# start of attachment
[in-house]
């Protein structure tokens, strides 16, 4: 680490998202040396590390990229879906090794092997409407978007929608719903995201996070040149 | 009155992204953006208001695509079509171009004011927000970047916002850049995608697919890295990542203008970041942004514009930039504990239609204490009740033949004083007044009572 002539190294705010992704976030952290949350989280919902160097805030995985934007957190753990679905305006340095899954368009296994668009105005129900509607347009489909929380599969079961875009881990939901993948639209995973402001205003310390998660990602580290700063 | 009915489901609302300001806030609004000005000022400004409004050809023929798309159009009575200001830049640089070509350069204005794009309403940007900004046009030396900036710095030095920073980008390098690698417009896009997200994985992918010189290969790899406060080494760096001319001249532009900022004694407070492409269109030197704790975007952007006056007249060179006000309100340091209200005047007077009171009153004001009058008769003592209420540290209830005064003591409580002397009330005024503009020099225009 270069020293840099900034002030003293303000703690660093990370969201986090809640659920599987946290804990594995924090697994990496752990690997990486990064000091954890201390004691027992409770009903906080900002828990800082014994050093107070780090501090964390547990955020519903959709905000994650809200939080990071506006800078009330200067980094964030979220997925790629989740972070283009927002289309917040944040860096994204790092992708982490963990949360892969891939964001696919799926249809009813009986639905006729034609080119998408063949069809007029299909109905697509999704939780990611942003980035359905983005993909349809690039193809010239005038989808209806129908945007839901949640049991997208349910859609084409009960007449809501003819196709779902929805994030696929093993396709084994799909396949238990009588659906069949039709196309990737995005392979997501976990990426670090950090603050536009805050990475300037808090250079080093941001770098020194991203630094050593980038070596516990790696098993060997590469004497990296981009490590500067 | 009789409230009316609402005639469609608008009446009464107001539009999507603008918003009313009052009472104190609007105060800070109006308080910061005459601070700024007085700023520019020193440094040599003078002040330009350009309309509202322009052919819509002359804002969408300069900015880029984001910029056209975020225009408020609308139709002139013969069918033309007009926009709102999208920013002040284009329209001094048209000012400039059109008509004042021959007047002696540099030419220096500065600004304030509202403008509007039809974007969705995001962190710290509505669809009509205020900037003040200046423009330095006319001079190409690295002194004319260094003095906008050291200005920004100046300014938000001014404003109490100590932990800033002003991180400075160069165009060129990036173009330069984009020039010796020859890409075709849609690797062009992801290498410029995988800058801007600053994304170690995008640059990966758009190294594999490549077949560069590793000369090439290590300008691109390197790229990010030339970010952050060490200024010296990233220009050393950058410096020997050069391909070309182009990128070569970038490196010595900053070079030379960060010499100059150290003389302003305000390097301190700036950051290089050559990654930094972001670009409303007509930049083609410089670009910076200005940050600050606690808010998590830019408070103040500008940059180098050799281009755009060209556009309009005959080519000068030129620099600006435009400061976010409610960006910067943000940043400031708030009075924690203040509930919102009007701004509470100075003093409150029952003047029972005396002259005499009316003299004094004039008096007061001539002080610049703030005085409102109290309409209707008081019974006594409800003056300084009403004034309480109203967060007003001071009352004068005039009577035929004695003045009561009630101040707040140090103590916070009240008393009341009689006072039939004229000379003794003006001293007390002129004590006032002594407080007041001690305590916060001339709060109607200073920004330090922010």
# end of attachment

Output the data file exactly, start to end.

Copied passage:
[in-house]
């Protein structure tokens, strides 16, 4: 680490998202040396590390990229879906090794092997409407978007929608719903995201996070040149 | 009155992204953006208001695509079509171009004011927000970047916002850049995608697919890295990542203008970041942004514009930039504990239609204490009740033949004083007044009572 002539190294705010992704976030952290949350989280919902160097805030995985934007957190753990679905305006340095899954368009296994668009105005129900509607347009489909929380599969079961875009881990939901993948639209995973402001205003310390998660990602580290700063 | 009915489901609302300001806030609004000005000022400004409004050809023929798309159009009575200001830049640089070509350069204005794009309403940007900004046009030396900036710095030095920073980008390098690698417009896009997200994985992918010189290969790899406060080494760096001319001249532009900022004694407070492409269109030197704790975007952007006056007249060179006000309100340091209200005047007077009171009153004001009058008769003592209420540290209830005064003591409580002397009330005024503009020099225009 270069020293840099900034002030003293303000703690660093990370969201986090809640659920599987946290804990594995924090697994990496752990690997990486990064000091954890201390004691027992409770009903906080900002828990800082014994050093107070780090501090964390547990955020519903959709905000994650809200939080990071506006800078009330200067980094964030979220997925790629989740972070283009927002289309917040944040860096994204790092992708982490963990949360892969891939964001696919799926249809009813009986639905006729034609080119998408063949069809007029299909109905697509999704939780990611942003980035359905983005993909349809690039193809010239005038989808209806129908945007839901949640049991997208349910859609084409009960007449809501003819196709779902929805994030696929093993396709084994799909396949238990009588659906069949039709196309990737995005392979997501976990990426670090950090603050536009805050990475300037808090250079080093941001770098020194991203630094050593980038070596516990790696098993060997590469004497990296981009490590500067 | 009789409230009316609402005639469609608008009446009464107001539009999507603008918003009313009052009472104190609007105060800070109006308080910061005459601070700024007085700023520019020193440094040599003078002040330009350009309309509202322009052919819509002359804002969408300069900015880029984001910029056209975020225009408020609308139709002139013969069918033309007009926009709102999208920013002040284009329209001094048209000012400039059109008509004042021959007047002696540099030419220096500065600004304030509202403008509007039809974007969705995001962190710290509505669809009509205020900037003040200046423009330095006319001079190409690295002194004319260094003095906008050291200005920004100046300014938000001014404003109490100590932990800033002003991180400075160069165009060129990036173009330069984009020039010796020859890409075709849609690797062009992801290498410029995988800058801007600053994304170690995008640059990966758009190294594999490549077949560069590793000369090439290590300008691109390197790229990010030339970010952050060490200024010296990233220009050393950058410096020997050069391909070309182009990128070569970038490196010595900053070079030379960060010499100059150290003389302003305000390097301190700036950051290089050559990654930094972001670009409303007509930049083609410089670009910076200005940050600050606690808010998590830019408070103040500008940059180098050799281009755009060209556009309009005959080519000068030129620099600006435009400061976010409610960006910067943000940043400031708030009075924690203040509930919102009007701004509470100075003093409150029952003047029972005396002259005499009316003299004094004039008096007061001539002080610049703030005085409102109290309409209707008081019974006594409800003056300084009403004034309480109203967060007003001071009352004068005039009577035929004695003045009561009630101040707040140090103590916070009240008393009341009689006072039939004229000379003794003006001293007390002129004590006032002594407080007041001690305590916060001339709060109607200073920004330090922010």